Mumbai: Home, auto and corporate loans are likely to cost more, with the Reserve Bank of India (RBI) raising key policy rates by half a percentage point, bankers said on Tuesday.
“I think banks do not have any other option but to increase rates. It could be 25 basis points or 50 basis points, depending on individual banks,” IDBI Bank executive director R. K. Bansal told the news agency.
Since the cost of funds has gone up, the banks would have to review their rates, he said.
Oriental Bank of Commerce executive director S. C. Sinha also said the repo rate hike of 50 basis points will definitely have an impact on interest rates.
Rates are likely to go up and a decision to this effect will be taken in the ALCO (asset liability committee) of the banks in the next few days, Sinha said.
The RBI has hiked key short-term lending and borrowing rates by 50 basis points (0.5%) each with immediate effect to tackle inflation. This is the ninth time since March, 2010, that the RBI has raised key policy rates to tame inflation.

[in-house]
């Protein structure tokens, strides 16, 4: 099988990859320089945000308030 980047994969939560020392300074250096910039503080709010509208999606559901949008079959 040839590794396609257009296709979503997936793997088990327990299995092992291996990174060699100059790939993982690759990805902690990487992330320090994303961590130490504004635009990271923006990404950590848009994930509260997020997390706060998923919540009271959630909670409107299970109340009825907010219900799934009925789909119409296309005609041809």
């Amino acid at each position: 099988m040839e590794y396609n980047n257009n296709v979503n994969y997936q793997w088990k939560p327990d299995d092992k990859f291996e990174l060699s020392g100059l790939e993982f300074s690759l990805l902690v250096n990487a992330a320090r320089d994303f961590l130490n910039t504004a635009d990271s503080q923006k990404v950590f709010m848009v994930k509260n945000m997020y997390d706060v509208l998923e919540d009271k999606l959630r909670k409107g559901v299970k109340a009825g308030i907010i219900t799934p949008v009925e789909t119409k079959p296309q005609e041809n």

The short-term lending (repo) rate now stands at 7.25% and the borrowing (reverse repo) rate at 6.25%.
At the same time, the savings banks rate was revised upward after a gap of almost seven years to 4% from the existing 3.5% to provide relief to savers affected by high inflation.
Commenting on the policy action announced in the annual credit policy for 2011-12, Union Bank of India executive director S. C. Kalia said the stance is very clear and signals hardening of interest rates.
The monetary measures are aimed at anchoring inflationary expectations without impacting credit growth, Kalia said.
Echoing a similar view, Dena Bank executive director Ashok Kumar Dutt said monetary transmission of the last policy rate hike has not taken place so far. With this increase, banks would go in for revision of interest rates.
In its last policy review in March this year, the RBI raised the policy rates by 25 basis points to rein in inflation. However, most of the banks absorbed the rate hike and did not pass it on to consumers.
The exact quantum will be decided by individual banks in the next few days.